Ingrediants: Cascara Sagrada, Pau D'Arco, Epazote, Chanca Piedra, Sarsaparilla.
Cascara Sagrada - used by Native Americans for digestive issues. This bark strengthens and tightens the intestines, replenishes healthy bacteria and cleans waste from the digestive system.
Pau D'arco - in the 1960s, extracts demonstrated marked antitumorous effects in animals, which drewthe interest of the National CancerInstitute(NCI). Researchers decided thatthe most potent singlechemical for this activity was a naphthoquinone chemical named lapachol and they concentrated solely on this single chemical in theirsubsequentcancer research. In a 1968 study, lapachol demonstrated highly significant activity against cancerous tumors in rats. By 1970, NCI-backed research already was testing lapachol in human cancer patients. The institute reported, however, that their first Phase I study failed to produce a therapeutic effect without side effects—and they discontinued further cancer research shortly thereafter. These side effects were nausea and vomiting and anti-vitamin K activity. Interestingly, other chemicals in the whole plant extract (which,initially, showed positive antitumor effects at very low toxicity) demonstrated positive effects on vitamin K and, conceivably, compensated for lapachol's negative effect. Once again, instead of pursuing research on a complex combination of at least 20 active chemicals in a whole plant extract (several of which had anti-tumor effects and otherpositive biological activities), research focused on a single, patentable chemical—and it didn't work as well. Despite NCI's abandonment of the research, another group developed a lapachol analog (which was patentable) in 1975. One study reported that this lapachol analog increasedthe life span of miceinoculated with leukemic cells by over 80%. In a small, uncontrolled,1980 study of nine human patients with various cancers (liver, kidney, breast,prostate,and cervix), pure lapachol was reported to shrink tumors and reduce pain caused by them—and three of the patients realized complete remissions. Another chemical in pau d'arco, beta-lapachone,has been studied closely oflate and a number ofrecent patents have been filed on it. It has demonstrated in laboratory studies to have activities similar tolapachol (antimicrobial, antifungal, antiviral, antitumorous, antileukemic, and anti-inflammatory), with fewside effects. Research published from2003 to 2005 provides important new insights into the possible molecular mechanisms of the anti-cancer activity ofbeta-lapachone specificallyagainst prostate,colon,pancreatic,and lungcancers.In a 2002 U.S.patent,beta-lapachone was cited to have significant anti-cancerous activity against human cancer cell lines including: promyelocytic leukemia, prostate, malignant glioma,colon,hepatoma, breast, ovarian, pancreatic,multiple myelomacell lines and drug-resistant cell lines. In yet another U.S. patent,beta-lapachone was cited with the in vivo-ability to inhibit the growth of prostate tumors.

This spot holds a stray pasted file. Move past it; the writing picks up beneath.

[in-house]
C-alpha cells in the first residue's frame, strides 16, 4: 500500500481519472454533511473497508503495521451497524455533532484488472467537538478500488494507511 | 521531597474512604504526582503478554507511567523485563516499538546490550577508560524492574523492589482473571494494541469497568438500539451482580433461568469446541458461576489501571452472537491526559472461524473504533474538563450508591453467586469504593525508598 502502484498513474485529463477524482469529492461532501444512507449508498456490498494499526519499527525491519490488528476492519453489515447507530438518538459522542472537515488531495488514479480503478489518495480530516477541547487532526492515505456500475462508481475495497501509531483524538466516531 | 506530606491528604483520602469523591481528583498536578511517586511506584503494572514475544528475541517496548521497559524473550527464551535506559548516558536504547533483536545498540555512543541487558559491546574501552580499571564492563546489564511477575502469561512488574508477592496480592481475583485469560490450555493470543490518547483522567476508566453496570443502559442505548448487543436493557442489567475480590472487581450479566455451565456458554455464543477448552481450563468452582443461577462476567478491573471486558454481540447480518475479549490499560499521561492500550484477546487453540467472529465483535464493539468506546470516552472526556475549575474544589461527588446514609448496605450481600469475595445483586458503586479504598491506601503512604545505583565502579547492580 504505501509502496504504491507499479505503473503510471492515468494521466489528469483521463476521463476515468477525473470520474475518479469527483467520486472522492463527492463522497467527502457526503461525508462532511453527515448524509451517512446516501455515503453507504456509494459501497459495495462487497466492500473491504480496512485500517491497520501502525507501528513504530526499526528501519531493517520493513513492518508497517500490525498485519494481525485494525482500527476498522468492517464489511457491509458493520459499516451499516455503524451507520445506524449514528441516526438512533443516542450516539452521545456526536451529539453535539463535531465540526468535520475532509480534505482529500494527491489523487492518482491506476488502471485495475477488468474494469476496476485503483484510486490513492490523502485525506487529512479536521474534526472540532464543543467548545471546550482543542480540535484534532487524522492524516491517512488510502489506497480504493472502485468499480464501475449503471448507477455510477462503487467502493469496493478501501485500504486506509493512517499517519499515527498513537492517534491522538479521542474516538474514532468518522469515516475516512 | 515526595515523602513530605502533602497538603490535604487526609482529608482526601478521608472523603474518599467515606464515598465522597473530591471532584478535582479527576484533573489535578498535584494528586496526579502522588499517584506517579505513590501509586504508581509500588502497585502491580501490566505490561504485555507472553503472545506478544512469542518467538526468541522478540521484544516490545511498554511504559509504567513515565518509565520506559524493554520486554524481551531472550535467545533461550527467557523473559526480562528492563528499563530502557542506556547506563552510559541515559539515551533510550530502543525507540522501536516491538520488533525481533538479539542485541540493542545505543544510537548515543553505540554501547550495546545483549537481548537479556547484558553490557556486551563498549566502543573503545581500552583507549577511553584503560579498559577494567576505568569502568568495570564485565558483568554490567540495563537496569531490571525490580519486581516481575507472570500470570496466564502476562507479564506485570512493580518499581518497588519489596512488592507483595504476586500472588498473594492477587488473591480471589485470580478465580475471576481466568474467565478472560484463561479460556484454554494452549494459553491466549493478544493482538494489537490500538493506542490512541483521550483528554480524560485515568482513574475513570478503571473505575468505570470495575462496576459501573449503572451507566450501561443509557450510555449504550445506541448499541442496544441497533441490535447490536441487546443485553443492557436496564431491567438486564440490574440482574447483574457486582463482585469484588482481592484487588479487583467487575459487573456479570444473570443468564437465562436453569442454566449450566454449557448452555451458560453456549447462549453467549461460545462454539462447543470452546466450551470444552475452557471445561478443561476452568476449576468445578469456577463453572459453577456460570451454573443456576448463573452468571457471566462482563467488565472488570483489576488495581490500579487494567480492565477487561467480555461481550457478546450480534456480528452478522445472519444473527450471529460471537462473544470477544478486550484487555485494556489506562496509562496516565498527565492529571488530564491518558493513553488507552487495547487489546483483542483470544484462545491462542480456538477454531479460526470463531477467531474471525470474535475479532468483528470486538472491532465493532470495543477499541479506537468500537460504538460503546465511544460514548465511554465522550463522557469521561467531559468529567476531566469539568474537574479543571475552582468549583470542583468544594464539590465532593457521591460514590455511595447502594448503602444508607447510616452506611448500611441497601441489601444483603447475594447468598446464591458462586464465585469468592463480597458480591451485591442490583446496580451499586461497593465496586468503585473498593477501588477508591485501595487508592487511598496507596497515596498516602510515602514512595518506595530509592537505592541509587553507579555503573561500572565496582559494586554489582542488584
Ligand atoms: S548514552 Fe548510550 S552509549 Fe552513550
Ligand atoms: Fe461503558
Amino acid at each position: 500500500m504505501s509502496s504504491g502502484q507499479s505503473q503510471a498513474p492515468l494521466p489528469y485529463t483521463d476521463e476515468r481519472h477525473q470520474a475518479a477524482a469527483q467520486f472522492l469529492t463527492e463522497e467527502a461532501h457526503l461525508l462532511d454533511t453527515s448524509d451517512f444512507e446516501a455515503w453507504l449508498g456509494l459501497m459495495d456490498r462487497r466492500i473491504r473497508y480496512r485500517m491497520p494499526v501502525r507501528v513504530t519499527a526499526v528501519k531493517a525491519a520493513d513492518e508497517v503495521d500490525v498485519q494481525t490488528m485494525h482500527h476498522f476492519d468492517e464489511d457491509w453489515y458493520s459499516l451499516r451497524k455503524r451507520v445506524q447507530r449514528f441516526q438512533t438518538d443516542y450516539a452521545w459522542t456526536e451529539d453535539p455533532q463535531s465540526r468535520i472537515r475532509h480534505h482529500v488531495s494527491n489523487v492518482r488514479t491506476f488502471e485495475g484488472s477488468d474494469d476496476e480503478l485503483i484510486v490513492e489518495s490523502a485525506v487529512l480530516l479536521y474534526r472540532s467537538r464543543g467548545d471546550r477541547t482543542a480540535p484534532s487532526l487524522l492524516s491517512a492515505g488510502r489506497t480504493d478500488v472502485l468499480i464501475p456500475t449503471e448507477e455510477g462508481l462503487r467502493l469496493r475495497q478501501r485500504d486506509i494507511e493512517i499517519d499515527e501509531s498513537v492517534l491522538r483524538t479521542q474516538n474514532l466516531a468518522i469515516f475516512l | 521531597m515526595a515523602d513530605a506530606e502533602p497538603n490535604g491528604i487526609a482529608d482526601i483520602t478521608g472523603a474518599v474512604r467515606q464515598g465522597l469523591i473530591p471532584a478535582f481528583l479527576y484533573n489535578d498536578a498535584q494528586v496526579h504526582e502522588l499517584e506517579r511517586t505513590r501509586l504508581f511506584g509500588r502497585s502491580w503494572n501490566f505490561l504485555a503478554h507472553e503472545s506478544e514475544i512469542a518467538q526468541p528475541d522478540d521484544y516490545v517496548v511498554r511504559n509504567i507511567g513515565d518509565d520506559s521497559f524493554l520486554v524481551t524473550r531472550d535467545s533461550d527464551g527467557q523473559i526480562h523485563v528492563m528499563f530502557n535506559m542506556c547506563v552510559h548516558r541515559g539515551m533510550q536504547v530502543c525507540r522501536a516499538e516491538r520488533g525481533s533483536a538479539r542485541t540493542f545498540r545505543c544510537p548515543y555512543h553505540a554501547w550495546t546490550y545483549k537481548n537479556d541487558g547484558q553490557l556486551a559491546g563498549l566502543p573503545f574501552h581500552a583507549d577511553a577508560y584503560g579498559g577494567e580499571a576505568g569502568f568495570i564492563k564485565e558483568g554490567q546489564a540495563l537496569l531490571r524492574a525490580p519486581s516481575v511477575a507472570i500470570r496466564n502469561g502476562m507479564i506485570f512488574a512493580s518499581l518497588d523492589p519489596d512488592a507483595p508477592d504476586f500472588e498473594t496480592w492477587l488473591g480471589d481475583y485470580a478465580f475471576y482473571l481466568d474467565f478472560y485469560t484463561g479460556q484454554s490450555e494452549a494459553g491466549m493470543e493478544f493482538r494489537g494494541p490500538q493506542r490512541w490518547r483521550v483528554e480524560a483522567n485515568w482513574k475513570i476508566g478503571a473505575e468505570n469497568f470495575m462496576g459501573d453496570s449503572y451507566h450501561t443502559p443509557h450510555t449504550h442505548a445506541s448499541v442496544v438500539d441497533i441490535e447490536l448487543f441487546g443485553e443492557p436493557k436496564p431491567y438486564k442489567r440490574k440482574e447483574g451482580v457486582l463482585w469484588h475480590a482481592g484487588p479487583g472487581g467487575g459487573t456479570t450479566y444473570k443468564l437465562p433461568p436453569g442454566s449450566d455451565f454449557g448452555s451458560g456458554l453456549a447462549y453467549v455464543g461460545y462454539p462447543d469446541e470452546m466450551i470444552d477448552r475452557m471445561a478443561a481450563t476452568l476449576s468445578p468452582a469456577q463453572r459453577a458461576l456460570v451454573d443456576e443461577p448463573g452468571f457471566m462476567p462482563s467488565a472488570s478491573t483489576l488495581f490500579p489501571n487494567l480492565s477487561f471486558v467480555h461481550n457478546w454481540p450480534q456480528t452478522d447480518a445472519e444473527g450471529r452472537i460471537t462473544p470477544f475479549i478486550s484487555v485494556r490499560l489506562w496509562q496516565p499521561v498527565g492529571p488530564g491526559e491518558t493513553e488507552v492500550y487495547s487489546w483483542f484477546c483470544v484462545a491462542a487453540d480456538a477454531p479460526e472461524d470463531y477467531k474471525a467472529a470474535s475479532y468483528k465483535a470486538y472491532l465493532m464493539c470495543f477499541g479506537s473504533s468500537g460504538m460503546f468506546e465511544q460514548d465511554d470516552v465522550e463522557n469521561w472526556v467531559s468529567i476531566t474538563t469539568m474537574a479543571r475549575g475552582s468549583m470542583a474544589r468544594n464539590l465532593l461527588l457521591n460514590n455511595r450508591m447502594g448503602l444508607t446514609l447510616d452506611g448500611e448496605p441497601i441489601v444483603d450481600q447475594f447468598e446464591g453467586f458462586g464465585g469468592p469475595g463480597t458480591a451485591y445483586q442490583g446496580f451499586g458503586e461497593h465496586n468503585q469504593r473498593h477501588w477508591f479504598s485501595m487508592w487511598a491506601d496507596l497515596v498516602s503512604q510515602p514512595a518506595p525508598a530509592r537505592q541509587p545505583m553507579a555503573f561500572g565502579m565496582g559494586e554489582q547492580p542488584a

Epazote - Epazote leaf extract was given to 72 children and adults with intestinal parasitic infections in a clinical study. On average, an antiparasitic efficacy was seen in 56% of cases. With respect to the tested parasites, epazote leaf extract was reported to be 100% effective against the common intestina lparasites, Ancilostoma and Trichuris, and, 50% effective against Ascaris. In 2001,thirty children with intestinal roundworms were treated with epazote. Disappearance ofthe Ascaris eggs occurred in 86.7%, while the parasitic burden decreased in 59.5%. In addition, this study also reported that epazote was 100% effective in eliminating Hymenolepsis nana (common human tapeworm).